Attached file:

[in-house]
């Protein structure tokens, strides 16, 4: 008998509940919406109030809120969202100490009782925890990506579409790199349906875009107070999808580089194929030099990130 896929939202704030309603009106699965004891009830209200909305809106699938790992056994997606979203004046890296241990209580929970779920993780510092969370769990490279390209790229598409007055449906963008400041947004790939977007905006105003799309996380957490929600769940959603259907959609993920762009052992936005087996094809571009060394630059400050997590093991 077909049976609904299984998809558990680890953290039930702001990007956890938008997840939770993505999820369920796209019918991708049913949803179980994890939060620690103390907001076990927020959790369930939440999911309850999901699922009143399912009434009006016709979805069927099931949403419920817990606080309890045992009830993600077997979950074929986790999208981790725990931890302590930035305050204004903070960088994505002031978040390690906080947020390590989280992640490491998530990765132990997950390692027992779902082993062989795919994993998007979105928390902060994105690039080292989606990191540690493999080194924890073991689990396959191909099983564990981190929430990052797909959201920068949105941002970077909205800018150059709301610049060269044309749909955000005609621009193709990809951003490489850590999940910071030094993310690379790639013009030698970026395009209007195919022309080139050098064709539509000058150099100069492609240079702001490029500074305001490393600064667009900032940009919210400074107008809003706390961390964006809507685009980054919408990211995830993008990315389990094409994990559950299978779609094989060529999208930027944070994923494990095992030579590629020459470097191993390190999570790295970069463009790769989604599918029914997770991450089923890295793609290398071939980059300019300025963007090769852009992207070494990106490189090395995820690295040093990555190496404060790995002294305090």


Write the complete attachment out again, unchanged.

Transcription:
[in-house]
């Protein structure tokens, strides 16, 4: 008998509940919406109030809120969202100490009782925890990506579409790199349906875009107070999808580089194929030099990130 896929939202704030309603009106699965004891009830209200909305809106699938790992056994997606979203004046890296241990209580929970779920993780510092969370769990490279390209790229598409007055449906963008400041947004790939977007905006105003799309996380957490929600769940959603259907959609993920762009052992936005087996094809571009060394630059400050997590093991 077909049976609904299984998809558990680890953290039930702001990007956890938008997840939770993505999820369920796209019918991708049913949803179980994890939060620690103390907001076990927020959790369930939440999911309850999901699922009143399912009434009006016709979805069927099931949403419920817990606080309890045992009830993600077997979950074929986790999208981790725990931890302590930035305050204004903070960088994505002031978040390690906080947020390590989280992640490491998530990765132990997950390692027992779902082993062989795919994993998007979105928390902060994105690039080292989606990191540690493999080194924890073991689990396959191909099983564990981190929430990052797909959201920068949105941002970077909205800018150059709301610049060269044309749909955000005609621009193709990809951003490489850590999940910071030094993310690379790639013009030698970026395009209007195919022309080139050098064709539509000058150099100069492609240079702001490029500074305001490393600064667009900032940009919210400074107008809003706390961390964006809507685009980054919408990211995830993008990315389990094409994990559950299978779609094989060529999208930027944070994923494990095992030579590629020459470097191993390190999570790295970069463009790769989604599918029914997770991450089923890295793609290398071939980059300019300025963007090769852009992207070494990106490189090395995820690295040093990555190496404060790995002294305090």